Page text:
Globalise Resistance, the Socialist Workers Party's anti-capitalist 'united-front', held its annual conference on May 19. James Mallory reports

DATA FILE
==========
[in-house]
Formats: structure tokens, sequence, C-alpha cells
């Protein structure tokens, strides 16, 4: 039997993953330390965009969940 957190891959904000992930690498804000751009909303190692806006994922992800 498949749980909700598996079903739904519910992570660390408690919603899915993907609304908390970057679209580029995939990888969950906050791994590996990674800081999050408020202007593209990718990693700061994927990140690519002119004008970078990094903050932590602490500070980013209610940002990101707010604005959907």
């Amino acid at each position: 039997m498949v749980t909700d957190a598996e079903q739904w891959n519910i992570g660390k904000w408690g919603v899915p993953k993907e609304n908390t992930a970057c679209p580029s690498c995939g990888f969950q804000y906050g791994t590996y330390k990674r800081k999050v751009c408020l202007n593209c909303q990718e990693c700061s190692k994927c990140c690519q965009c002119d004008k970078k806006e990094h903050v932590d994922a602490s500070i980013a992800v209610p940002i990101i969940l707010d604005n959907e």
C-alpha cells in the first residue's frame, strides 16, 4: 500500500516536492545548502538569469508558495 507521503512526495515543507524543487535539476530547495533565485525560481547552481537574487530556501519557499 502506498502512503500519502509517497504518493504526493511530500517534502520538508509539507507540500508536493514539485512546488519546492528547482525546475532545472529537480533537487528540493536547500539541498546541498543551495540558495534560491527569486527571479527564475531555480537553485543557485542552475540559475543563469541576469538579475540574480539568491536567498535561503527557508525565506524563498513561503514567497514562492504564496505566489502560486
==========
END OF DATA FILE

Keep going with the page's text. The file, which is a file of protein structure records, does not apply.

A range of topics, including Palestine and Argentina, were discussed, with just over 100 people in attendance. However, over half were middle-aged and clearly either members of left groups (overwhelmingly SWP, along with a group of Workers Power comrades) or among those in their immediate periphery. The size and composition of the conference clearly reflects GR's underlying weakness. Despite this there were some positive aspects of the day. Some speakers were of a high calibre (for example, Leila Khaled) and at least some time was allowed for debate in all the sessions. There were few signs of overt censorship of differing views coming from other left groups. However, contributions from the floor were still limited to two or three minutes. This is a familiar complaint of seasoned veterans of events organised under the auspices of the SWP. Obvious limitations on the scope of the debate result from this 'quantity over quality' approach. It forces speakers to limit themselves to sound bites or single points instead of encouraging them to develop a thought through argument. Unsurprisingly, many speakers from the floor were chosen SWP members. By and large they took the opportunity to pose left in an attempt to appeal to the small constituency of potential recruits present. When doing so, they announced their affiliation. When not, they were rather more coy. This lent proceedings something of a surreal character. For example, in the meeting on 'Fighting euro-fascism' an SWPer, without blushing, spoke against the Anti-Nazi League's 'Don't vote Nazi' line. Of course, it is the SWP that is responsible for saddling the ANL with that line. Then again, it is not exactly unknown for the SWP to adopt different lines for different 'united fronts'. As well as suffering from limitations of a self-imposed nature, GR is also held back by objective circumstances. In Britain the anti-capitalist movement is noticeably less vigorous than elsewhere. The European anti-capitalist movement features new layers being drawn into action alongside sections of the working class, which, with its militant socialist and communist traditions, has begun to stir in response to the attacks rained down on it by governments of various hues. For example, last December in Brussels, the anti-capitalist demonstration, marching separately from the mainly trade union-backed event, was only 20,000-strong. Three months later, the organised left and trade union contingent formed a sizeable part of the 500,000 who marched in Barcelona. A key question is how this gap between the continent and Britain can be bridged. Of course, this is largely a programmatic question outside the scope of this article. But it is here that GR has little to offer, since its role has been to act as a transmission belt into the SWP sect. As such, allowing it to develop independent political positions is pointless and, more to the point, dangerous. GR can attract reasonable speakers to its events and gather together contingents to travel to various events. But, when it comes to politically intervening (that is intervening to win positions and hegemony) within the anti-capitalist movement, it is politically crippled (in a similar way to the ANL). Contrast this with the situation in Italy. Rifondazione Comunista is one of the dominating forces within the anti-capitalist movement. It is not a politically stunted 'united front of a special type', but a political party with a programme. Its existence as a party allows it to intervene in and interact with the emerging movement at a higher level. The movement itself is strengthened as a result. A lesson should be learned from Italy. We should look to intervene in movements in a similarly rounded and partyist way. Concretely that means building the Socialist Alliance in both an organisational and political sense rather than looking for solutions in politically impoverished 'united fronts'.